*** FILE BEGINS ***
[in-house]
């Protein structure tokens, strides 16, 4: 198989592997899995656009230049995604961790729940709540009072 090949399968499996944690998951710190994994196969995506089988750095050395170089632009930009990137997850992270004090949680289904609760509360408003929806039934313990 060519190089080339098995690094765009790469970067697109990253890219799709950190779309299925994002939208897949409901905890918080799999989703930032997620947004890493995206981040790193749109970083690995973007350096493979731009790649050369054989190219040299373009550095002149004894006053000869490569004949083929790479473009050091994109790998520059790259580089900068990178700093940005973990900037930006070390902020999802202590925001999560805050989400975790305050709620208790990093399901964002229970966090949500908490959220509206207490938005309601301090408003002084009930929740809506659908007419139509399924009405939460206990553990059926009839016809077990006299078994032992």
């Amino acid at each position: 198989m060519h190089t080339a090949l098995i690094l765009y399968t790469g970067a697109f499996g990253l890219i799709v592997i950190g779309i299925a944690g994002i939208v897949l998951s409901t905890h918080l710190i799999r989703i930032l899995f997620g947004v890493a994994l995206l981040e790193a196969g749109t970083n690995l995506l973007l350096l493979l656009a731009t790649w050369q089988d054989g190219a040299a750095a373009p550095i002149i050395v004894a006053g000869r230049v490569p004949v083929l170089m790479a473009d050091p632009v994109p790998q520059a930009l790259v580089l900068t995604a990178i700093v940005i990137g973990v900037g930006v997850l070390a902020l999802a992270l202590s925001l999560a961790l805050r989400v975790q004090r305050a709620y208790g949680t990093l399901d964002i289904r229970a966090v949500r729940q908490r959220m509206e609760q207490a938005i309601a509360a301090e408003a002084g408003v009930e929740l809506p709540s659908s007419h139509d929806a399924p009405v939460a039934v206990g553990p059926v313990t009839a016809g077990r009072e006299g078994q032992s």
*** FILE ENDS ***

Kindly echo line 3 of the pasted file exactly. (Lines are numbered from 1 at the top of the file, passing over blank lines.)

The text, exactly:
């Amino acid at each position: 198989m060519h190089t080339a090949l098995i690094l765009y399968t790469g970067a697109f499996g990253l890219i799709v592997i950190g779309i299925a944690g994002i939208v897949l998951s409901t905890h918080l710190i799999r989703i930032l899995f997620g947004v890493a994994l995206l981040e790193a196969g749109t970083n690995l995506l973007l350096l493979l656009a731009t790649w050369q089988d054989g190219a040299a750095a373009p550095i002149i050395v004894a006053g000869r230049v490569p004949v083929l170089m790479a473009d050091p632009v994109p790998q520059a930009l790259v580089l900068t995604a990178i700093v940005i990137g973990v900037g930006v997850l070390a902020l999802a992270l202590s925001l999560a961790l805050r989400v975790q004090r305050a709620y208790g949680t990093l399901d964002i289904r229970a966090v949500r729940q908490r959220m509206e609760q207490a938005i309601a509360a301090e408003a002084g408003v009930e929740l809506p709540s659908s007419h139509d929806a399924p009405v939460a039934v206990g553990p059926v313990t009839a016809g077990r009072e006299g078994q032992s």